Evaluating the Need for Supplementation


Vitamins and Supplements

Answer to a Reader’s Question:

It is important not to be too certain, not to the point of nihilism but at least to an awareness, that today’s ‘truths’ are often tomorrow’s shortcomings.

My views, of course, are based not on clinical practice but on the scientific literature, both that from my own lab and that from others. I also have watched quite closely the emergence of the supplement industry almost since its birth during the 1960s-1970s. For 3 years during the 1980s at a critical time for the industry, I was asked by the National Academy of Sciences to represent them at Federal Trade Commission administrative law proceedings to help the Judge interpret the sudden tsunami of commercial health claims for their authenticity. These claims had arisen because of the NAS report on Diet, Nutrition and Cancer that I co-authored. That experience really opened my eyes to the emerging world of nutrient supplement commerce.

Clinical observations, for me, are very difficult to evaluate except to be automatically skeptical, for a number of reasons.

Probably my main reason is that I worry about the simplicity of diagnosing a condition that we can only hope will be resolved by using a single chemical–nutrient, drug or even a single food. I do not say that such agents are without effect but often these effects, if they exist, cover up a much larger sin that needs to be addressed. Even in those cases that apparent benefits are achieved, they often are short term (even in vivo), in vitro, based on unreliable and biased reference standards and/or are shown to exist under quite narrow conditions. Furthermore, estimating nutritional status by single biomarkers without taking into consideration the contribution/interaction of related biomarkers is a recipe for mistakes. Here are a couple examples.

1. The ratio of total/HDL cholesterol captures more outcome variance than total cholesterol alone. Moreover, this ratio will capture even more variance when the oxidized components of cholesterol and its metabolites are better understood. Measuring total cholesterol is the first approximation of coronary heart disease (CHD) risk, a relationship that has been used for many years. Measuring the ratio of total cholesterol / HDL cholesterol is a somewhat more refined approximation of risk. But in more recent years, we have learned about oxidized and unoxidized cholesterol and when this information becomes better established and validated, it will provide an ever better estimation of CHD risk attributed to the effects of blood cholesterol.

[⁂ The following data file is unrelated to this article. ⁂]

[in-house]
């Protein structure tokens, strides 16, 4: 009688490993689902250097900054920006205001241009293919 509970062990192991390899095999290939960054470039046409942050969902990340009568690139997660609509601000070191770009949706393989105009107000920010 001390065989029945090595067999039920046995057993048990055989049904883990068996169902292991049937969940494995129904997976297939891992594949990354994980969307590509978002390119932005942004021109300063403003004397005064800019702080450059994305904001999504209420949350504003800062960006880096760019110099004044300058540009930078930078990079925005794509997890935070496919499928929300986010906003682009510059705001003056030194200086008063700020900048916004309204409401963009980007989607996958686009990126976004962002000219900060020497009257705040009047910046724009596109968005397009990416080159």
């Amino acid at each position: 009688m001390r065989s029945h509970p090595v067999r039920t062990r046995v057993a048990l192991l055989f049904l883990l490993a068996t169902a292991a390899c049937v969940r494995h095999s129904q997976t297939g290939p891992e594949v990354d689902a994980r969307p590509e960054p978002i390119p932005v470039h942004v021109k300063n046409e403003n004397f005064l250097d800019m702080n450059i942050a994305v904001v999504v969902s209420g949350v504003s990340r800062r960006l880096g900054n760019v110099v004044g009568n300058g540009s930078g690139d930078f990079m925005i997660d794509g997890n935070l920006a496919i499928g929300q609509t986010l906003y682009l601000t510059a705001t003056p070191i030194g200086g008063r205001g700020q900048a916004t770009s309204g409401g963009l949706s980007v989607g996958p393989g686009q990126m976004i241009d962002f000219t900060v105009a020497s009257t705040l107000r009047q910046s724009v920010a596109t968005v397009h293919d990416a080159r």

2. Plasma tocopherol (vit E) levels have long been misinterpreted by ignoring the role of lipoproteins (LP) in transporting this antioxidant. Plasma E levels are strongly related to the level of lipoprotein and most analysts still today do not make the appropriate estimate of Vitamin E dependent effects, which limits their interpretations of these effects.

Like the cholesterol example above, this is an example of refining the estimate of disease risk attributed to Vitamin E. I am quite familiar with research that gives apparently impressive findings but so often (almost always) these findings eventually become too reductionist. From my point of view, such philosophy that focuses on the effects of single biomarkers is the antithesis of nutrition which demands more importantly that we know the unusually dynamic context. By focusing on such detailed information — and publicizing and marketing it – we lead most consumers to believe that this is the best way to achieve good health. I have tried to be open-minded about the possibility that long term health might be achieved — at least supported — by patchwork approaches, and on more than a few occasions have pointed out the apparent successes of iodine, selenium (to reverse Keshan disease in China), vitamin E, possibly vitamin C, and folic acid to do good things. But as I have watched these ‘successes’ unfold, I also have watched the emergence of some fairly serious challenges.

As I was writing this comment, I saw a article “Micronutrients: Dietary Intake v. Supplement Use” which is a summary of the history of supplement use during the past 20-30 years. This is not the first article making this point but it is certainly apropos here. (Am. Internal Med, 139, 51-55, 2003; JAMA 290, 476-485, 2003)Here are some quotes:

“With the exception of folic acid to prevent neural tube defects….the numerous supplementation trials have yielded rather disappointing or conflicting results for most of the nutrients evaluated [this was a lead-in sentence].”